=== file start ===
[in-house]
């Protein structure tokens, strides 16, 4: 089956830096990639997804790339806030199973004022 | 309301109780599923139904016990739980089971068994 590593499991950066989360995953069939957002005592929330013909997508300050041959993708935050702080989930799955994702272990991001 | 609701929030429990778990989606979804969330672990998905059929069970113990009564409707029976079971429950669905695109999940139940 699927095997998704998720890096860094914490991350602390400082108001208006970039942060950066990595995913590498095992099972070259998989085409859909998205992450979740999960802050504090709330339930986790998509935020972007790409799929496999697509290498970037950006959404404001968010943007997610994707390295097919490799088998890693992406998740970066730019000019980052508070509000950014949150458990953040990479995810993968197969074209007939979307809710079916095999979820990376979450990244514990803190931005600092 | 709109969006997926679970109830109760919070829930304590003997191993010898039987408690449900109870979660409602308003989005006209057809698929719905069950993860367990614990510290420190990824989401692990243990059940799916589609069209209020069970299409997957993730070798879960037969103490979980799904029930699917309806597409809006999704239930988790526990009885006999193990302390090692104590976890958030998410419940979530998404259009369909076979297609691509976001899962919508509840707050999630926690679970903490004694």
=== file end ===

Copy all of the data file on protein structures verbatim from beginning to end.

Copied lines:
[in-house]
């Protein structure tokens, strides 16, 4: 089956830096990639997804790339806030199973004022 | 309301109780599923139904016990739980089971068994 590593499991950066989360995953069939957002005592929330013909997508300050041959993708935050702080989930799955994702272990991001 | 609701929030429990778990989606979804969330672990998905059929069970113990009564409707029976079971429950669905695109999940139940 699927095997998704998720890096860094914490991350602390400082108001208006970039942060950066990595995913590498095992099972070259998989085409859909998205992450979740999960802050504090709330339930986790998509935020972007790409799929496999697509290498970037950006959404404001968010943007997610994707390295097919490799088998890693992406998740970066730019000019980052508070509000950014949150458990953040990479995810993968197969074209007939979307809710079916095999979820990376979450990244514990803190931005600092 | 709109969006997926679970109830109760919070829930304590003997191993010898039987408690449900109870979660409602308003989005006209057809698929719905069950993860367990614990510290420190990824989401692990243990059940799916589609069209209020069970299409997957993730070798879960037969103490979980799904029930699917309806597409809006999704239930988790526990009885006999193990302390090692104590976890958030998410419940979530998404259009369909076979297609691509976001899962919508509840707050999630926690679970903490004694």